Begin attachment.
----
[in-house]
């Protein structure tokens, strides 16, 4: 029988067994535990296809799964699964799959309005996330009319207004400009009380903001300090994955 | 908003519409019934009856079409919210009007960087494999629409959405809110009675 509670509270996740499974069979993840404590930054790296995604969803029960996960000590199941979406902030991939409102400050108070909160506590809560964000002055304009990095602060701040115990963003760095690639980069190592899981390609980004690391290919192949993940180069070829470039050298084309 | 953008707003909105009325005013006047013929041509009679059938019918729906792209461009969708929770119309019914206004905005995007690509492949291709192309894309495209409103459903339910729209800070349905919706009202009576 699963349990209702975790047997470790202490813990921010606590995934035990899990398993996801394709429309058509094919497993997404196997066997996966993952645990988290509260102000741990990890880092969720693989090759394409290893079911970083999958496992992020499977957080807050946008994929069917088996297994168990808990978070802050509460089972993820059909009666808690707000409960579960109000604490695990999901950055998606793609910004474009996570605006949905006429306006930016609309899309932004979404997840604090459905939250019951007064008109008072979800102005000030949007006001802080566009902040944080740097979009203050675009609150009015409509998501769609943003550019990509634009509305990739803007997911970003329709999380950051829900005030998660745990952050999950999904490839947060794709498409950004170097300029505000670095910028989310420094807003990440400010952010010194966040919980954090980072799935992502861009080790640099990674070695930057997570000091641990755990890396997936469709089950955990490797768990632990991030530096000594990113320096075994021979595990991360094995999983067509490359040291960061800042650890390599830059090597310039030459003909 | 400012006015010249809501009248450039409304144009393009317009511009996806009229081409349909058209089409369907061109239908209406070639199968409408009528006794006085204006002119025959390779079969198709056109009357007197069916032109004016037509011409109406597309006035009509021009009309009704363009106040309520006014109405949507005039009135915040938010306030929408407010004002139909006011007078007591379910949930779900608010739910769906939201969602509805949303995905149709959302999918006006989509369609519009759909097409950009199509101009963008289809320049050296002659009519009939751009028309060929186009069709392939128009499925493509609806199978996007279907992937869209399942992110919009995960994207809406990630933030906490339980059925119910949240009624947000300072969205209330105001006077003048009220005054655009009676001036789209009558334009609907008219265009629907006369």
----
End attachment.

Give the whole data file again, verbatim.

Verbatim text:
[in-house]
């Protein structure tokens, strides 16, 4: 029988067994535990296809799964699964799959309005996330009319207004400009009380903001300090994955 | 908003519409019934009856079409919210009007960087494999629409959405809110009675 509670509270996740499974069979993840404590930054790296995604969803029960996960000590199941979406902030991939409102400050108070909160506590809560964000002055304009990095602060701040115990963003760095690639980069190592899981390609980004690391290919192949993940180069070829470039050298084309 | 953008707003909105009325005013006047013929041509009679059938019918729906792209461009969708929770119309019914206004905005995007690509492949291709192309894309495209409103459903339910729209800070349905919706009202009576 699963349990209702975790047997470790202490813990921010606590995934035990899990398993996801394709429309058509094919497993997404196997066997996966993952645990988290509260102000741990990890880092969720693989090759394409290893079911970083999958496992992020499977957080807050946008994929069917088996297994168990808990978070802050509460089972993820059909009666808690707000409960579960109000604490695990999901950055998606793609910004474009996570605006949905006429306006930016609309899309932004979404997840604090459905939250019951007064008109008072979800102005000030949007006001802080566009902040944080740097979009203050675009609150009015409509998501769609943003550019990509634009509305990739803007997911970003329709999380950051829900005030998660745990952050999950999904490839947060794709498409950004170097300029505000670095910028989310420094807003990440400010952010010194966040919980954090980072799935992502861009080790640099990674070695930057997570000091641990755990890396997936469709089950955990490797768990632990991030530096000594990113320096075994021979595990991360094995999983067509490359040291960061800042650890390599830059090597310039030459003909 | 400012006015010249809501009248450039409304144009393009317009511009996806009229081409349909058209089409369907061109239908209406070639199968409408009528006794006085204006002119025959390779079969198709056109009357007197069916032109004016037509011409109406597309006035009509021009009309009704363009106040309520006014109405949507005039009135915040938010306030929408407010004002139909006011007078007591379910949930779900608010739910769906939201969602509805949303995905149709959302999918006006989509369609519009759909097409950009199509101009963008289809320049050296002659009519009939751009028309060929186009069709392939128009499925493509609806199978996007279907992937869209399942992110919009995960994207809406990630933030906490339980059925119910949240009624947000300072969205209330105001006077003048009220005054655009009676001036789209009558334009609907008219265009629907006369």